1914 Studebaker Light Four

A generous gift to the Collection by Stanley and Joyce Young, Shuttleworth’s Studebaker was once a film star! Not registered in the UK until 1980, it was brought over from the USA in 1976 to play a part in the film Ragtime (released 1981) which was part-produced at London’s Shepperton Studios and was the last ever movie to feature James Cagney. Purchased by Stanley Young, the car had been laid up in his garage ever since until he decided to part with it and offered it to the Collection.

On arrival at Old Warden early in 2017, the Studebaker was a non-runner with a flat tyre, seized water pump and a leaking radiator, but some sterling effort by the workshop team of volunteers had it working in time to take part in the vehicle parade at the Heritage Weekend in September of that year.

This example has a rear-mounted, three-speed, manual gearbox and continued in production until 1919 as the ‘Light Four’. Many similar Studebakers came to Europe to see service on the Home front during the First World War and the exhibit is presented as a British military vehicle of the period.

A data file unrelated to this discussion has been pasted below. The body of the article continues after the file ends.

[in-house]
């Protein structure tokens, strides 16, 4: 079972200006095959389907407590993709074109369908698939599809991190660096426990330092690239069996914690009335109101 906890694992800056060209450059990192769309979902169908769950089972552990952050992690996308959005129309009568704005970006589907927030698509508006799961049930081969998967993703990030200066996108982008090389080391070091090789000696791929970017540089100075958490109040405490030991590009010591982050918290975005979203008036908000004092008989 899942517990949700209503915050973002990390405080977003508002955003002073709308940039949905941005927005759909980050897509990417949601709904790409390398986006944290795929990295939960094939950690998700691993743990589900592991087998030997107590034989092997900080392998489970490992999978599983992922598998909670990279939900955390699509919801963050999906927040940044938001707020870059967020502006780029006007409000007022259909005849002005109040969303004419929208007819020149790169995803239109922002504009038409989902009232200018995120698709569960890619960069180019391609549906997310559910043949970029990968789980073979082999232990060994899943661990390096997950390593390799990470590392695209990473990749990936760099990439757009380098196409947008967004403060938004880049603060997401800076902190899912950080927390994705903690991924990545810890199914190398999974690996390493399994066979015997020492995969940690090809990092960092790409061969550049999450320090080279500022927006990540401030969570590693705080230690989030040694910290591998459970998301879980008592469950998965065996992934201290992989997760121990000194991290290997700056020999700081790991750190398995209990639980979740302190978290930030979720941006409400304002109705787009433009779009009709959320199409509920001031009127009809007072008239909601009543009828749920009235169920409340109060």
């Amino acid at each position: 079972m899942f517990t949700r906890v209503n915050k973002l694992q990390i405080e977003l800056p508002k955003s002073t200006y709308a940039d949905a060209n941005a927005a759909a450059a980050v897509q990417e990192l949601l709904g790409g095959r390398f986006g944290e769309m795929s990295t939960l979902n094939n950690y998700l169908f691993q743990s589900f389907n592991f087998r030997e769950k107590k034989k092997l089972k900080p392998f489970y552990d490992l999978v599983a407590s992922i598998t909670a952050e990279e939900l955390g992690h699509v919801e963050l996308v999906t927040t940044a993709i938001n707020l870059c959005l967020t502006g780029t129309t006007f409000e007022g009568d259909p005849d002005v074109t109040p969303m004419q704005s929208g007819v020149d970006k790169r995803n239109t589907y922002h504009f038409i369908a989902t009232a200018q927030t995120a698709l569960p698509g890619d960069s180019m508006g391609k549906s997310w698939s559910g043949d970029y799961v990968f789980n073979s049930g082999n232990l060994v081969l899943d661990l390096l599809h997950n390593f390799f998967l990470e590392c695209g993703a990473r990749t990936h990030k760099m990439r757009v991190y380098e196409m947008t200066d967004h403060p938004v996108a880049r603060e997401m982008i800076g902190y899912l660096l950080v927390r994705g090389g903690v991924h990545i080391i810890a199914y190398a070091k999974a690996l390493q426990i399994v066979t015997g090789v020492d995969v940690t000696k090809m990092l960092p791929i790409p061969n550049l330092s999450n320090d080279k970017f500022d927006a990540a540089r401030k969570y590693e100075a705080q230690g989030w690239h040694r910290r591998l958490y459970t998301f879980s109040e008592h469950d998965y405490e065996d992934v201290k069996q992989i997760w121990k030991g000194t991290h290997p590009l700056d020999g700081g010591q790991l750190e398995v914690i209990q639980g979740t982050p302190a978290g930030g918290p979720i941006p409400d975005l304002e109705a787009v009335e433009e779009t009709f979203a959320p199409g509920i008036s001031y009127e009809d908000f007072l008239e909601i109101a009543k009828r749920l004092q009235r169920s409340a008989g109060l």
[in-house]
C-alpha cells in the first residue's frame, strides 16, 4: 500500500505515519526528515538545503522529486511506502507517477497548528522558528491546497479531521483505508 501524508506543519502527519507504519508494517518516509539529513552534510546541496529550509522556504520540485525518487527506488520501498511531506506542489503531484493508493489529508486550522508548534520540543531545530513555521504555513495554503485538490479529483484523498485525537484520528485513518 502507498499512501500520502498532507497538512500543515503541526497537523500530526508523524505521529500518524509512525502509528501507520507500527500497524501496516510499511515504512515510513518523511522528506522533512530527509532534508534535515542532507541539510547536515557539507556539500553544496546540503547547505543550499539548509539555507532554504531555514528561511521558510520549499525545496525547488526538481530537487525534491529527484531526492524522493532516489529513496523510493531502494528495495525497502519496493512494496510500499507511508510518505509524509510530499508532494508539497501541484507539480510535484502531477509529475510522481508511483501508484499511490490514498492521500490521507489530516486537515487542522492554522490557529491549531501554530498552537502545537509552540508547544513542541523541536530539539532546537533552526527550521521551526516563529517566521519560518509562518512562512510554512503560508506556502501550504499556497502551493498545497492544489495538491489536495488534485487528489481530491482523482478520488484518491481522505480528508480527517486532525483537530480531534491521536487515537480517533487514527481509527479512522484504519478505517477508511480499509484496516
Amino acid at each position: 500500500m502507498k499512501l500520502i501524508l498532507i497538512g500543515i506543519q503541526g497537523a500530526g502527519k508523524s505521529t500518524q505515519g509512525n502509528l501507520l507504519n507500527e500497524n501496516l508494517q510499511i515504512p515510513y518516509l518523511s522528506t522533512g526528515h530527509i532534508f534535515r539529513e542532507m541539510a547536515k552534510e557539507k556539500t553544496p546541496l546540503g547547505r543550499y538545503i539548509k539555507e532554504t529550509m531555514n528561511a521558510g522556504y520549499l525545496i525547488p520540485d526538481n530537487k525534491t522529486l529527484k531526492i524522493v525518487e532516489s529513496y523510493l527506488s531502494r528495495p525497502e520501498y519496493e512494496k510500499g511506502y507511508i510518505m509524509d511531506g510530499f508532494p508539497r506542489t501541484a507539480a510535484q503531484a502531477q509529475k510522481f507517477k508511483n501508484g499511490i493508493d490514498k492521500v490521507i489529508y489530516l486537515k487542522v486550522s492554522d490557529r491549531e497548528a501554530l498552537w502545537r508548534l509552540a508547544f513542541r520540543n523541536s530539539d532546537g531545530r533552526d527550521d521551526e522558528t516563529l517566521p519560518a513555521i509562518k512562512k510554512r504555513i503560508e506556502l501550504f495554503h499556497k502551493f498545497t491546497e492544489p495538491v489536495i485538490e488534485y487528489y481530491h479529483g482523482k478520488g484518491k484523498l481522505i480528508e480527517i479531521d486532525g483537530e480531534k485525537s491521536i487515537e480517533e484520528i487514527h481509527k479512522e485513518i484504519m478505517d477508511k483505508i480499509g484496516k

The 3153cc, four-cylinder, Studebaker, was introduced in 1913 as the Model SA25 and was one of three models (one other four and a six) that were the first to be manufactured as complete cars by the South Bend, Indiana, company.

Brothers Henry and Clem Studebaker were blacksmiths in South Bend in the middle of the 19th century who turned to making wagons and profited during the California Gold Rush and the American Civil War to make them, by 1872, the largest wagon maker in the world. From wagons it was a short step to making horse drawn buggies, and then bodies for pioneering automobiles, the very first Studebaker cars being battery-powered. Electric car production ended in 1911.

 

Manufacturer: Studebaker Corporation, South Bend, Indiana, USA

Model: Four, open tourer

Engine: 3153cc, four-cylinder

Top Speed: 50mph

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